Friday, October 27, 2006

Governor claimed phony drop in border crime, experts say

I've been waiting for this other shoe to drop ever since I heard Governor Perry's claims last week on TV about massive reductions in border crime.

Turns out it's a bunch of hooey. From the El Paso Times ("Experts question Perry's border crime assessment," Oct. 26):
Stunning borderwide drops in crime that Republican Gov. Rick Perry last week attributed to state border security efforts are more likely campaign calculations than accurate statistics, according to experts and some law enforcement officials.

In news conferences and campaign television commercials last week, Perry lauded state-led border security operations he said reduced crime 60 percent borderwide and kept Texans safe from terrorism.

But Perry's top homeland security official acknowledged that the numbers used to calculate the average crime decrease do not prove a sustained drop in crime from El Paso to Brownsville, do not include crime rates in major border cities, and do not account for other possible reasons for the decrease.

"The smart user and creator of data takes all those things into account, but the politician just uses data and ignores what's not convenient," said UTEP sociology and anthropology Professor Cheryl Howard.

So to calculate big crime reductions, they excluded statistics from all municipalities where most people live, only using stats from unincorporated regions. Then they only calculated statistics for a few counties, and only during periods when law enforcement was conducting five so-called "surge operations," reports the Times.

Talk about cooking the numbers!

It's too soon to know for sure, but there's a pretty decent chance when it's all said and done that Operation Linebacker and other border security initiatives didn't reduce border crime at all, not in the big picture. That's partially because they're spending the money on the wrong things, and partially because there's a limit to how effective supply-side enforcement solutions alone can really be at reducing immigration or drug smuggling.


mtspace said...

This is not the first or the second article that suggests that Perry is as crooked as a cooktop coil in trash masher.

That said, I think the point would be better made if we knew exactly what Perry said. I know that there aren't many people who live in the regions in question and that a goodly portion of them must be rich ranchers or at least good Republicans, but even for them, crime is crime.

PrincessJess said...

i don't know about what type of border crimes we are talking about here but i do know that there are border issues going on everywhere, especially in the states. Nowadays it is such a hassle to cross the borders and especially if you have a criminal record. With that said, the issue is that there are more people trying to cross the border illegally because they can't cross legitimately. But they can if they just get a waiver!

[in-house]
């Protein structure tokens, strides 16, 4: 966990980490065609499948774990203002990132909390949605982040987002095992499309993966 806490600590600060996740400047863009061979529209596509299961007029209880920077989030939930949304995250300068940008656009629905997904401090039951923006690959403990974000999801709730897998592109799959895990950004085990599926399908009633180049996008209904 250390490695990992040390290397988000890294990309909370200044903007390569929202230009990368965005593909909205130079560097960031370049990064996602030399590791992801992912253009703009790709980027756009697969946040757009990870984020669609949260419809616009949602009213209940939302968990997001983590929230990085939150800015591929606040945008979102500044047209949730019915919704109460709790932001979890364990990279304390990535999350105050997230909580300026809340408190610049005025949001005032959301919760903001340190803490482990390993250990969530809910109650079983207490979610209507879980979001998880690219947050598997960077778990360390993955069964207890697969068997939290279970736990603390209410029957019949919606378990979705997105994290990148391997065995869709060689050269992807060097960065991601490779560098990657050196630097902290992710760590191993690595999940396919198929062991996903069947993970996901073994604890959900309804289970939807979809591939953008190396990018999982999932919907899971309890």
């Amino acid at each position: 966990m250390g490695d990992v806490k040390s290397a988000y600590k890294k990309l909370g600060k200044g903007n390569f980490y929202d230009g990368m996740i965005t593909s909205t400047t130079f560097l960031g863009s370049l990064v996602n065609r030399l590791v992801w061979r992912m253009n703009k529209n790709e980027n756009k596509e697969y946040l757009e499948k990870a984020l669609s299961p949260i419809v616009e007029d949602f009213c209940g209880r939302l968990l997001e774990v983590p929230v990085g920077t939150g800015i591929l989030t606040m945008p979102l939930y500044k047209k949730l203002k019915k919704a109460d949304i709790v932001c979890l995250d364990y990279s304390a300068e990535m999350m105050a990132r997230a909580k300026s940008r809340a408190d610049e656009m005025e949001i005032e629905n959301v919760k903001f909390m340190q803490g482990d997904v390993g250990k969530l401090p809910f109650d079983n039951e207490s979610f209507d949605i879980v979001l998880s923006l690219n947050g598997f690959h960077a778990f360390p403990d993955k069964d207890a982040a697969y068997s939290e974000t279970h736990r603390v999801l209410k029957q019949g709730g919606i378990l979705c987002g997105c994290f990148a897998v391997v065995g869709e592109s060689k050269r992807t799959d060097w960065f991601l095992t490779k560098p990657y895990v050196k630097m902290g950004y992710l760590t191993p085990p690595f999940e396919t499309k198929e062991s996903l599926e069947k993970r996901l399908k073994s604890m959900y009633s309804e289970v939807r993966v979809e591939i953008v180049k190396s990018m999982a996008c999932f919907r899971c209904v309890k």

Gritsforbreakfast said...

mtspace thought "the point would be better made if we knew exactly what Perry said."

Well, he claimed a 60% crime drop "on the border," without adding any of the caveats described above. In the El Paso Times article, when reporters asked for details the Perry camp literally had no data to back it up. See also quotes from the article by actual cops on the border:

"We've seen absolutely no changes at all," El Paso Police Chief Richard Wiles said. "Overall crime is down about 1 percent in El Paso, Wiles said, but the department is struggling with increases in auto thefts, burglaries, robberies and assaults.

"In Laredo, where some of the most violent crimes related to drug gangs have been reported just across the border, police department spokesman Juan Rivera said that department was not asked to participate in state efforts. "We're having an average year" for local crime rates, he said. "We're not seeing anything out of the ordinary."

Doesn't sound to me like crime is down 60% on the border. How 'bout you?

Anonymous said...

I'm so glad that you picked up on this! They are referencing crime totals or rates as determined by the number of arrests and the number per population. And the arrests are only counted for 7 different categories of crime (drug crimes are not among them) -- the totals of these 7 categories are meant to be an index over a long period of time, a generalization of whether crime is up or down. Changes from one year to the next are less important than general trends over time. More important in this instance is that a 60% change in either direction is not unusual in any rural area, where there are not many violent crimes anyway. In a populated area, a 60% change would be impossible and indicative of missing data.
Most unusual, though, is the fact that increasing law enforcement efforts actually resulted in fewer arrests!! Instinct would say that more would be arrested. Crime is measured by the number of arrests, but they've decreased crime by increasing law enforcement? I say it's an election year buy off and a bunch of bs!